Please use this identifier to cite or link to this item: http://hdl.handle.net/2440/98771
Type: Report
Title: Work-related road safety in South Australia
Author: Mackenzie, J.R.R.
Searson, D.
Anderson, R.
Publisher: Centre for Automotive Safety Research
Issue Date: 2013
ISBN: 9781921645549
ISSN: 1449-2237
Assignee: SafeWork SA
Statement of
Responsibility: 
JRR Mackenzie, DJ Searson, RWG Anderson
Abstract: This report presents a broad investigation of work-related road safety in South Australia in three distinct parts. In the first part, a review of national and international literature on work-related road safety is conducted. The second part presents an analysis on the burden of work-related light vehicle crashes in South Australia for the years 2006 to 2010. Three separate methods of identifying work vehicles that were involved in South Australia crashes were utilised. Each of the methods identified a particular set of work vehicles which were then analysed separately. Despite this, the results from each method were reasonably consistent. Compared to non-work vehicles, the crash involved work vehicles were more likely to be newer, travel during daytime hours on weekdays, and be driven by males of working age. A large proportion of the work vehicles were found to consist of commercial-type vehicles such as utilities, vans, and station wagons, which are less likely to be fitted with safety features that are common on other light vehicles. Another finding was that work vehicles that crashed in the greater Adelaide metropolitan area between 6am and 7pm on a weekday while being driven by a person younger than 65, had a higher crash risk than non-work vehicles. No definitive reason for the increased crash risk could be identified. In the third part of the report, an analysis of the crash and injury experience of a large government light vehicle fleet in South Australia is presented. Information on the safety features of each vehicle that entered the government fleet between 1 January 1998 and 31 December 2010 were obtained, along with details on crash involvement and total travel distance. Within the government fleet, the uptake of safety features over time was similar to that of the general vehicle fleet and even greater for some features such as electronic stability control and traction control. Analysis of the crash data (while controlling for total travel distance) revealed that the crash rate of the government fleet had reduced over time. With respect to the different safety features installed on each vehicle, it was found that those vehicles that were equipped with ESC or had a 5-star ANCAP safety rating had a statistically significantly lower crash rate compared to those that were not.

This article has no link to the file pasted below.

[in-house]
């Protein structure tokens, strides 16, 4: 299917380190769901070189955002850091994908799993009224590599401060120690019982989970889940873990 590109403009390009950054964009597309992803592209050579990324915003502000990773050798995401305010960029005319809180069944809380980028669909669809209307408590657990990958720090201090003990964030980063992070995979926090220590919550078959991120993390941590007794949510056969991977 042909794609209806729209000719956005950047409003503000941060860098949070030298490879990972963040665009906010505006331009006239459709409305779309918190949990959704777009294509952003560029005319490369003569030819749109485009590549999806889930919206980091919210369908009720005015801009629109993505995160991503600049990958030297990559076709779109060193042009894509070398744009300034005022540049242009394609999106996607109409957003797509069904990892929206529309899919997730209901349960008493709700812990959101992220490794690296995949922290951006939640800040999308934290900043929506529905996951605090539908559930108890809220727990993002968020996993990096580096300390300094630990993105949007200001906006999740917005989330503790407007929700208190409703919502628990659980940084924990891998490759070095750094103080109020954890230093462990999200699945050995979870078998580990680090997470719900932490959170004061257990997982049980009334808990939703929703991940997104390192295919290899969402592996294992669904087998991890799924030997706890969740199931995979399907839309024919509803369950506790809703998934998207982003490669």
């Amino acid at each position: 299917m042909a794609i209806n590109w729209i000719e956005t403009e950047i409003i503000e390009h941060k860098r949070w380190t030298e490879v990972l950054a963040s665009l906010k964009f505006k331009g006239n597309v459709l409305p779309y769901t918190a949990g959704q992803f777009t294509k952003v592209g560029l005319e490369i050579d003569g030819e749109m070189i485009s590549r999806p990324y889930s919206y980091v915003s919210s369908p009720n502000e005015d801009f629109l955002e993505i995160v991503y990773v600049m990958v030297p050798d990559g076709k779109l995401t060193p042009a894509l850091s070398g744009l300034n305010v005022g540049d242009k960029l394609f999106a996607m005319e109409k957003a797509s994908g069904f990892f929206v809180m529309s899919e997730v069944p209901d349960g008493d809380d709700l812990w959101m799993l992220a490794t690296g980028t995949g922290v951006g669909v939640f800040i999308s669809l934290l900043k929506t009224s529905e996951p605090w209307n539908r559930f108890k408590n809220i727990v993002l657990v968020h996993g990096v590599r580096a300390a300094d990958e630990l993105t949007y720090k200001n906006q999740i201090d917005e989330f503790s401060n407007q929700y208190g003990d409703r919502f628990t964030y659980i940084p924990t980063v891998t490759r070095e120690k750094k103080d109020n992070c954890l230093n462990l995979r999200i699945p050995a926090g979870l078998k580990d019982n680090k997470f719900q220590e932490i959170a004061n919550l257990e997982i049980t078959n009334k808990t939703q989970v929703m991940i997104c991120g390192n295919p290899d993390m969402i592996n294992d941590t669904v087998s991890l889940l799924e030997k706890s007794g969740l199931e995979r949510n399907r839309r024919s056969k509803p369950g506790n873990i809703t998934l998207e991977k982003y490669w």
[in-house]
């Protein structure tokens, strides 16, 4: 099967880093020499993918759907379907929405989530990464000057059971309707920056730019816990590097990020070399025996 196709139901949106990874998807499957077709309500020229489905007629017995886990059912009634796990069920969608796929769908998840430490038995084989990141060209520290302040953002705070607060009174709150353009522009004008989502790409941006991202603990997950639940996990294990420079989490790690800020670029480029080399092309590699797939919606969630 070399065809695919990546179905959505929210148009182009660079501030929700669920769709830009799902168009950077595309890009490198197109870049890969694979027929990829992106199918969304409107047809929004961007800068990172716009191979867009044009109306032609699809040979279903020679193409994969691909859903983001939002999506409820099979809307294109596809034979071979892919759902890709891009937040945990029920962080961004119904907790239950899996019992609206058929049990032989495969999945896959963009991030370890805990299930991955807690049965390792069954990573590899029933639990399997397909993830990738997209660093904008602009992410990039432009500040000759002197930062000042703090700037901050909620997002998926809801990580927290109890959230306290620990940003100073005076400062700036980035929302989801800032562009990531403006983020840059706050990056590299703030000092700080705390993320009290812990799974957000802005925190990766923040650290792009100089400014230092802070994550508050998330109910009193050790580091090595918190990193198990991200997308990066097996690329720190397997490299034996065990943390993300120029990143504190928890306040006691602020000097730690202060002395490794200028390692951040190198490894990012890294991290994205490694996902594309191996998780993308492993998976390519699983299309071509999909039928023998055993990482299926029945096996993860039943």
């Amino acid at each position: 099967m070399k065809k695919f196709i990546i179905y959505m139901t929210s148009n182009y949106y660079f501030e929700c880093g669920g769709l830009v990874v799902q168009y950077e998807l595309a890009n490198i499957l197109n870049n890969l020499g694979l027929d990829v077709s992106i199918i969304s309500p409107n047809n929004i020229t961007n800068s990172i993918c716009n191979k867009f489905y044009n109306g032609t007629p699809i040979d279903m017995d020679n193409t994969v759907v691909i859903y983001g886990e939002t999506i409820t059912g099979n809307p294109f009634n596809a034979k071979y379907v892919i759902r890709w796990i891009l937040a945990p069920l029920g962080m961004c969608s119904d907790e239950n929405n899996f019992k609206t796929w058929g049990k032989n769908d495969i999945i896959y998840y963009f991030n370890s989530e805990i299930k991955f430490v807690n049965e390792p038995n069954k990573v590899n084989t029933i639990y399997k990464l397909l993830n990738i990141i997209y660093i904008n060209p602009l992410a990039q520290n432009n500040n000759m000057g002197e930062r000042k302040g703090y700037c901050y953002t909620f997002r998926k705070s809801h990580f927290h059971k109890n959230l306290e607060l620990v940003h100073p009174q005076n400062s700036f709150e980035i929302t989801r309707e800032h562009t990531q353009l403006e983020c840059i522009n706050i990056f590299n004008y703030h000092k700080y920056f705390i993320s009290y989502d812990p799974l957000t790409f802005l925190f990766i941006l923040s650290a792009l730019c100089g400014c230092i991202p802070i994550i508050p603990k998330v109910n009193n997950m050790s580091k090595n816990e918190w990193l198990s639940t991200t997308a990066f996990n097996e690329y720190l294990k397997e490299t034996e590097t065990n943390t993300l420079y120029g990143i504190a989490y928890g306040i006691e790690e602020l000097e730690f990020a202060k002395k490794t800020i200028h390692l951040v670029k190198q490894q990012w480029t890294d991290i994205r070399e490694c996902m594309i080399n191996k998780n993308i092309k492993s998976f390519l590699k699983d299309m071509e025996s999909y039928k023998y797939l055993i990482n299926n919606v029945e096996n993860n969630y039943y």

Keywords: Employment; Traffic accident; Fleet safety; OHS; Vehicle safety technologies
Rights: © The University of Adelaide 2013
RMID: 0030047468
Appears in Collections:Centre for Automotive Safety Research publications

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